A long-lasting titanium alternative

Titanium is one of the strongest materials in the world, and it is quite a bit stronger than Prestige Medical’s stainless steel. Titanium can be repeatedly bowed and flexed without losing its shape or breaking, which can certainly be an advantage in high-stress situations. As such, the EverReady Titanium Bandage Shears are a great choice.

Before getting into the positives, it’s important to understand how titanium and stainless steel differ – and why we ended up choosing a pair of stainless steel shears over a titanium set. Although titanium is quite a bit stronger than steel, it is also softer.

As a throwback example, do you remember how in old cartoons prospectors would bite a gold nugget to verify whether it was true gold or fool’s gold? They did this because gold is a soft metal and would slightly bend to the bite and show teeth marks. While titanium isn’t nearly as soft as gold, it is softer than stainless steel, and thus won’t hold an edge as long and is more prone to scratches and marks. While the blades of these shears certainly may last longer than our top pick, they won’t hold their sharpness as long, which is the more important lifespan to look at. Also, this pair isn’t autoclavable like our top pick are, which means you’ll have to sterilize them by hand (usually with wipes).

What we did love about these shears is the simple fact that they last a long time. Due to the serrated nature of trauma shears, there are many materials that don’t require the blades to be razor sharp to cut with. As long as you’re wary of scratches and store your pair well, the edges on these blades should hold up for much longer than other cheaply made models.

The EverReady Titanium Shears don’t feature the hardness or autoclavability of Prestige Medical’s set, but they’re still a great alternative if you’re looking for a long-lasting set at a good price.

Shears with a built-in carabiner

As a third choice, the EMT Trauma Shears from Carabiner-Shears are worth a look. Like our top pick, these have a high-quality stainless steel construction and feature hardened plastic handles. However, unlike the other two models we’ve chosen above, the handle also features a built-in carabiner for simple transportation. Having the option of hooking these on your belt loop can be make a world of difference in accessibility, and it is certainly a convenient feature.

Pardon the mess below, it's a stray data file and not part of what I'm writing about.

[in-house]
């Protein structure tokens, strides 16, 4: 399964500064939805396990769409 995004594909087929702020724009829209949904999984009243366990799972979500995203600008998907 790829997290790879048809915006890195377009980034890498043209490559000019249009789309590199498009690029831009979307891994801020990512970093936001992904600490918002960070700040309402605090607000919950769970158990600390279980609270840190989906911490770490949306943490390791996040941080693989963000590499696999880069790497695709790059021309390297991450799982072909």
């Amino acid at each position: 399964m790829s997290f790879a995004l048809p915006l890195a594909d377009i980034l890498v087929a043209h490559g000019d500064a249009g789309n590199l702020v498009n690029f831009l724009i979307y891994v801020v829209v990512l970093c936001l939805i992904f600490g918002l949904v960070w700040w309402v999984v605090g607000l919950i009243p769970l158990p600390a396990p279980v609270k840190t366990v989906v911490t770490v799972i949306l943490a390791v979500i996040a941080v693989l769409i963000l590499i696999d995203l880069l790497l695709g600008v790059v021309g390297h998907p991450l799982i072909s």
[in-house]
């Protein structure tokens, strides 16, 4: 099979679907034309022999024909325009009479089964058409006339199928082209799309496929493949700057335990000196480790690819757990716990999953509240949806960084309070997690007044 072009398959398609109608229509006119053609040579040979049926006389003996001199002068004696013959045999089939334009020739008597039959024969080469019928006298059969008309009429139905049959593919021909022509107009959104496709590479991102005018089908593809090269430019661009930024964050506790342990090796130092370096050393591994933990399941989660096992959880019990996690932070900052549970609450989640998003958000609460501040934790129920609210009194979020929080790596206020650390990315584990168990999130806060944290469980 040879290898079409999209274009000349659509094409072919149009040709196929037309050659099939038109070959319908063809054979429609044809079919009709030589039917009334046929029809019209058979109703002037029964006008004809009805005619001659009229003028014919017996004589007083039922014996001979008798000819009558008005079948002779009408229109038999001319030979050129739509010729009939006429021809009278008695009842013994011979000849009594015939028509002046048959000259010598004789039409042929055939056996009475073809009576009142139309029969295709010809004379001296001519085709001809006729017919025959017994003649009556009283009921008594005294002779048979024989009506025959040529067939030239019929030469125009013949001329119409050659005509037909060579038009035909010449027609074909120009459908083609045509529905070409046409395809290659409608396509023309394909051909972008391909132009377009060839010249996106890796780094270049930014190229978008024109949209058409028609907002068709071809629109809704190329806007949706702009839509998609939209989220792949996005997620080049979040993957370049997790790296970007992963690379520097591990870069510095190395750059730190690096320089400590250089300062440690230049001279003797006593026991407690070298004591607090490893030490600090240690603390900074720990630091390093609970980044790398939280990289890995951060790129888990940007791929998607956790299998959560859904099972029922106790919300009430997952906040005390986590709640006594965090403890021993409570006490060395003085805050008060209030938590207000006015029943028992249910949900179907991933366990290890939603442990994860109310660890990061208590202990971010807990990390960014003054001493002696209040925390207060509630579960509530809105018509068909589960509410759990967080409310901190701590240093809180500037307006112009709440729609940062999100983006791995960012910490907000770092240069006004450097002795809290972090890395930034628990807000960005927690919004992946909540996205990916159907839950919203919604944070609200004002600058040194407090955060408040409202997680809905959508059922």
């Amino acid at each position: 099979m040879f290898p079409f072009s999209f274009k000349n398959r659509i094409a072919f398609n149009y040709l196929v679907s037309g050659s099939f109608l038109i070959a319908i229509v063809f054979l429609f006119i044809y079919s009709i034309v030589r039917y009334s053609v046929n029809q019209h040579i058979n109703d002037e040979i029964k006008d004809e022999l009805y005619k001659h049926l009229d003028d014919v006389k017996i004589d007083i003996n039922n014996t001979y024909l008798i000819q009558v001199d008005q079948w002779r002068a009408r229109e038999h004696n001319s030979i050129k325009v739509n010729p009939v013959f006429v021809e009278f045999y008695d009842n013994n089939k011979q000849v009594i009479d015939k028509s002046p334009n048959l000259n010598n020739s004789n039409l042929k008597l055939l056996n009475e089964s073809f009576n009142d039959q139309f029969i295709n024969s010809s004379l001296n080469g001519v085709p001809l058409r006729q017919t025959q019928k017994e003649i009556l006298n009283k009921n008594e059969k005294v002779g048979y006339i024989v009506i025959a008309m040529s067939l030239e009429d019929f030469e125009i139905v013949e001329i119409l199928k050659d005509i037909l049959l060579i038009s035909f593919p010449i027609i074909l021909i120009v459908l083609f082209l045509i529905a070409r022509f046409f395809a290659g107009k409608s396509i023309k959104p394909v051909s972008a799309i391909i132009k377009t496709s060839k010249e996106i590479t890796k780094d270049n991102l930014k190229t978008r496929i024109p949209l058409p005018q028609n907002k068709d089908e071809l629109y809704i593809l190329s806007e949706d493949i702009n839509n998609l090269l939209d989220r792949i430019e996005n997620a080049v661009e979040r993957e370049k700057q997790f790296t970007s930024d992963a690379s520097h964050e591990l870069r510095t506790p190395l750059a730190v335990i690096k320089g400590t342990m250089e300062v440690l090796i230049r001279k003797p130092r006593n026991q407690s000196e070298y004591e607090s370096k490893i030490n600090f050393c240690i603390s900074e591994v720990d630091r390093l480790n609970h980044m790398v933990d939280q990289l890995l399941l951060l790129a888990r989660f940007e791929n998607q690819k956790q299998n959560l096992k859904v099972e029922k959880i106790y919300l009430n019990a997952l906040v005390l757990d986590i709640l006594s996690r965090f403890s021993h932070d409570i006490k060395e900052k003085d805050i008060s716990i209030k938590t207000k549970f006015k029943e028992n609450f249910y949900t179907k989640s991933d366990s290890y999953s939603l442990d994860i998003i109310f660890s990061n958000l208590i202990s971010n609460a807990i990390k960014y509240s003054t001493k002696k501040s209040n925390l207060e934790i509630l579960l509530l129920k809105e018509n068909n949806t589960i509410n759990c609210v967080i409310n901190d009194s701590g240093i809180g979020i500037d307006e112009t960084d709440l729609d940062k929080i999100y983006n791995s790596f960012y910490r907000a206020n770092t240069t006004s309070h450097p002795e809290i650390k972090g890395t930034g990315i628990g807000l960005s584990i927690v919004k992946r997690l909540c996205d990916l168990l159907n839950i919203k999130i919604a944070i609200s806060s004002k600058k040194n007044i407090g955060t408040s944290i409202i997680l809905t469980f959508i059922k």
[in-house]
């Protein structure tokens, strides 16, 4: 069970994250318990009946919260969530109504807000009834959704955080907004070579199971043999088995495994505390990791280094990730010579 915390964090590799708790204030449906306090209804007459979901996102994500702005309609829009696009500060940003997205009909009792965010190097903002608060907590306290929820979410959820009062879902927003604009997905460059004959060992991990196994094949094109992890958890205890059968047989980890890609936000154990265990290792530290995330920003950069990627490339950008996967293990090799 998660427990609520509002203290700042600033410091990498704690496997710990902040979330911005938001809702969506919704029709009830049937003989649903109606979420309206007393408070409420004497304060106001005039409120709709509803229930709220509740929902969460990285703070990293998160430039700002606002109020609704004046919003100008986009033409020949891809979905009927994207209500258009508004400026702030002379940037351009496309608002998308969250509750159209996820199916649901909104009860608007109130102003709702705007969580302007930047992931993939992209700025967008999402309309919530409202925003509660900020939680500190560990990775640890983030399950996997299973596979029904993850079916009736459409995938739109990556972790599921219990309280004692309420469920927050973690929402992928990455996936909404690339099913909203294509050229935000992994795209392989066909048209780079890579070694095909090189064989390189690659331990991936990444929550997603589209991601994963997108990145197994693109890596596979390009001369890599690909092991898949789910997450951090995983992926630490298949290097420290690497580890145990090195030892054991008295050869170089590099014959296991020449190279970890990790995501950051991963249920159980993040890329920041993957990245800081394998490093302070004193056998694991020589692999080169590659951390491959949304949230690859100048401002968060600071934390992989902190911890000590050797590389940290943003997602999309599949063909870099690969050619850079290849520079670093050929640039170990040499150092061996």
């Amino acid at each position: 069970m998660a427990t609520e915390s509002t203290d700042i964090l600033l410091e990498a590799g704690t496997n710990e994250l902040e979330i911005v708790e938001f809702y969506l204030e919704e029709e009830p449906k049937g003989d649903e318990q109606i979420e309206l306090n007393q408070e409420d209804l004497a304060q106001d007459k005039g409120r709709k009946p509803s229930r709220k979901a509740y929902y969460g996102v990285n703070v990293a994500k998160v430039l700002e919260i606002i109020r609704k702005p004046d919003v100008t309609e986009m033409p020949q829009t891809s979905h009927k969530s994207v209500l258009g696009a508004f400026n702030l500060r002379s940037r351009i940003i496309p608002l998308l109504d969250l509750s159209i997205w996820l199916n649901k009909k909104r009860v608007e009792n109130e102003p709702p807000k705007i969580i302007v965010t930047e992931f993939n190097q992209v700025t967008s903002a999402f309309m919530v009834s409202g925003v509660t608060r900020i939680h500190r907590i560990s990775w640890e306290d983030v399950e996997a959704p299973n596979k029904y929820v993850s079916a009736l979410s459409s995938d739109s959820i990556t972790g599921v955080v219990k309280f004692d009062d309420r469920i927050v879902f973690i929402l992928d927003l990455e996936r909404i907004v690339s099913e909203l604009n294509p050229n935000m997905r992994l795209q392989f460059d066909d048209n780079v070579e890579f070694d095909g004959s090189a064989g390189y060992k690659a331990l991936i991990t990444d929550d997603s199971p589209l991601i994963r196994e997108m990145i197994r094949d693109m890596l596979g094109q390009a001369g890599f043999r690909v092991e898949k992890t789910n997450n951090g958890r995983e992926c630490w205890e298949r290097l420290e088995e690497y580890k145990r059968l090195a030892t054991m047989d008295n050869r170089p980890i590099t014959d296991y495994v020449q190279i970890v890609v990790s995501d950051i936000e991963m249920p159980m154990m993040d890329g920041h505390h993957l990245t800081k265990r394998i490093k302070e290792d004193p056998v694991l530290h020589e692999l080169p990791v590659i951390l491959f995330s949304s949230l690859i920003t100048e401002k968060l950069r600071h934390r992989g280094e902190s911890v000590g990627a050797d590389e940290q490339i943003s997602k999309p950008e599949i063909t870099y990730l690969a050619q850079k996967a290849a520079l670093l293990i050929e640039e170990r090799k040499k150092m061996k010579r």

While emergency room doctors and nurses probably won’t get much out of this feature due to the fact that most scrubs don’t have belt loops, EMTs and other first responders may find the carabiner extremely useful in accelerating the treatment of emergency victims, or removing them from harm. At the standard 7.5” size, these shears can seem a bit long to have dangling from a belt loop, but many people have reported positive experiences without any obvious issues.

The blades themselves are made of premium Japanese surgical steel, and like our top pick, these are also autoclavable. They might not have the added fluoride coating for non-stick, but overall their construction is good and will likely last just as long as Prestige Medical or EverReady’s shears.

For the versatility and mobility that comes along with this unique carabiner design, the EMT Trauma Shears by Carabiner-Shears could be the perfect fit for your personal toolset on the job.

Things to consider before buying

Trauma shears are simple tools, and because of their simplicity in design, the market is flooded with cheaply made products from foreign countries. While there’s nothing inherently wrong with being made in a foreign country, I think we’ve experienced the difference between cheap knock-off’s and actually well-built products. In addition to the variation in build quality, the materials themselves (stainless steel versus titanium, etc.) offer different levels of strength and durability. It’s important to keep the following things in mind when decided which pair to buy to ensure you choose the best trauma shears for your common work needs.

Durability

Trauma shears are something that are often sold in either pairs or packs. With this, many of them seem to take on an almost disposable quality, and the ones that come in large packs are often made cheaply and don’t last very long. A proper pair should last you a while, so a generalized tip when shopping is that the best pairs are mostly sold individually (this is not an absolute rule by any means though). Good signs of durability are good reviews in online marketplaces, thick handles and a solid joint at the blades – all of these are indicators that the shears are solid and will last you more than the flimsy ones with the see-through handles.

Material

Most trauma shears are made out of stainless steel. There are a few titanium models here and there, but they’re mostly going to be good old steel. In this, however, there is a bit of variability. Steel can be treated in a few different ways and shaped differently which will give it different qualities, levels of strength, levels of durability, sharpness and so on. When choosing the best trauma shears for our guide, we looked for those with materials that emphasized durability as well as lifespan. Sharpness was a key factor too, but because of the blade’s design, it wasn’t at the absolute forefront (shears can cut through most clothing materials with ease even if they’re not sharp as a kitchen knife).